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    ABSTRACT: Venous thromboembolism (VTE) is the commonest cause of preventable death in hospitalized patients. Elderly patients have higher risk of VTE because of the high prevalence of predisposing co-morbidities and acute illnesses. Clinical diagnosis of VTE in the elderly patient is particularly difficult and, as such, adequate VTE prophylaxis is of pivotal importance in reducing the mortality and morbidities of VTE. Omission of VTE prophylaxis is, however, very common despite continuous education. A simple way to overcome this problem is to implement universal VTE prophylaxis for all hospitalized elderly patients instead of selective prophylaxis for some patients only according to individual's risk of VTE. Although pharmacological VTE prophylaxis is effective for most patients, a high prevalence of renal impairment and drug interactions in the hospitalized elderly patients suggests that a multimodality approach may be more appropriate. Mechanical VTE prophylaxis, including calf and thigh compression devices and/or an inferior vena cava filter, are often underutilized in hospitalized elderly patients who are at high-risk of bleeding and VTE. Because pneumatic compression devices and thigh length stockings are virtually risk free, mechanical VTE prophylaxis may allow early or immediate implementation of VTE prophylaxis for all hospitalized elderly patients, regardless of their bleeding and VTE risk. Although the cost-effectiveness of this Multimodality Universal STat ('MUST') VTE prophylaxis approach for hospitalized elderly patients remains uncertain, this strategy appears to offer some advantages over the traditional 'selective and single-modal' VTE prophylaxis approach, which often becomes 'hit or miss' or not implemented promptly in many hospitalized elderly patients. A large clustered randomized controlled trial is, however, needed to assess whether early, multimodality, universal VTE prophylaxis can improve important clinical outcomes of hospitalized elderly patients.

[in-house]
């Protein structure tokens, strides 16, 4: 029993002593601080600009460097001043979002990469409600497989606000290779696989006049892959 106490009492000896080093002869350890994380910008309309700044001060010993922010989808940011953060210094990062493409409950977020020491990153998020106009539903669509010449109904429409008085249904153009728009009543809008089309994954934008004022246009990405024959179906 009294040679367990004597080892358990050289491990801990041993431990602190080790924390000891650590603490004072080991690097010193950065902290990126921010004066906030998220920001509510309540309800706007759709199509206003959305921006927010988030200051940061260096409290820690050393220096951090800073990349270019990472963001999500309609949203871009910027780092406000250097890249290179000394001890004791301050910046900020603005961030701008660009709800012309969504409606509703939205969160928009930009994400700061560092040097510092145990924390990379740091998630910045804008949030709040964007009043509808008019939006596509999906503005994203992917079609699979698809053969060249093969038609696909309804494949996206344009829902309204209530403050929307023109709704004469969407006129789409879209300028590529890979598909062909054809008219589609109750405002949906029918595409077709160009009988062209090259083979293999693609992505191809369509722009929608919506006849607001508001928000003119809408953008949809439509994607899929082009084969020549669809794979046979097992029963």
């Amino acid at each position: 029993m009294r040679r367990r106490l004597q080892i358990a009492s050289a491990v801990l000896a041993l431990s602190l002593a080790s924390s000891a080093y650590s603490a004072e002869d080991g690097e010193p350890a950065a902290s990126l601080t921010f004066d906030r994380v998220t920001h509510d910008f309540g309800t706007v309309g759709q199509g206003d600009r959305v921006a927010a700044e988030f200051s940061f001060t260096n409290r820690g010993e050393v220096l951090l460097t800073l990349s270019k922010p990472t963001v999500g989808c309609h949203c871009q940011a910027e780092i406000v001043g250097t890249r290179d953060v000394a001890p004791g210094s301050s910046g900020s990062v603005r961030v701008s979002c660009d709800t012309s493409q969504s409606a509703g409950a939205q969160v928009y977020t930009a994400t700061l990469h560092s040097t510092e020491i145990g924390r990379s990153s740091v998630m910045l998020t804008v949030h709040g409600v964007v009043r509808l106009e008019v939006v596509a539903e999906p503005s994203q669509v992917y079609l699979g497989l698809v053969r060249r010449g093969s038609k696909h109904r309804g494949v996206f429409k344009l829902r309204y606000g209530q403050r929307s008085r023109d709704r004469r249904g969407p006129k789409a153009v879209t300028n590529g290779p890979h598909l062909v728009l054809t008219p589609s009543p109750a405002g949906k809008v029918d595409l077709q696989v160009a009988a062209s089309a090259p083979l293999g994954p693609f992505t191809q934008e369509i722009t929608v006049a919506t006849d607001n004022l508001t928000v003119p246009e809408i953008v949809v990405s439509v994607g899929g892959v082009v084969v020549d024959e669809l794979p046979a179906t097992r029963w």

Journal of Geriatric Cardiology 06/2011; 8(2):114-20. DOI:10.3724/SP.J.1263.2011.00114 · 1.40 Impact Factor
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    • "Linked-database Study [22] Sub-study of RCT [21] Community-based Study [14] Cardiovascular/ "
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    ABSTRACT: Combination warfarin-ASA therapy is currently used in approximately 800,000 patients in North America as long-term treatment for the primary and secondary prevention of atherothrombotic and thromboembolic diseases. Despite a potentially complementary action of anticoagulant and antiplatelet drugs, the use of combination warfarin-ASA therapy is not based on compelling evidence of a net therapeutic benefit, with the exception of patients with a mechanical heart valve. On the other hand, there is more compelling and consistent evidence that combination warfarin-ASA therapy confers a 1.5- to 2.0-fold increased risk for serious bleeding compared with use of warfarin alone. In everyday practice, clinicians should combine the best available evidence with clinical judgment, considering that in most clinical scenarios, clinical practice guideline may not provide clear recommendations for patients who should, and should not, receive combination warfarin-ASA therapy. The objectives of this review are to describe which patients are receiving combined warfarin-aspirin therapy, to summarize the evidence for the therapeutic benefit and harm of combined warfarin-ASA therapy, and to suggest practical guidelines as to which patients should, and should not, receive such treatment.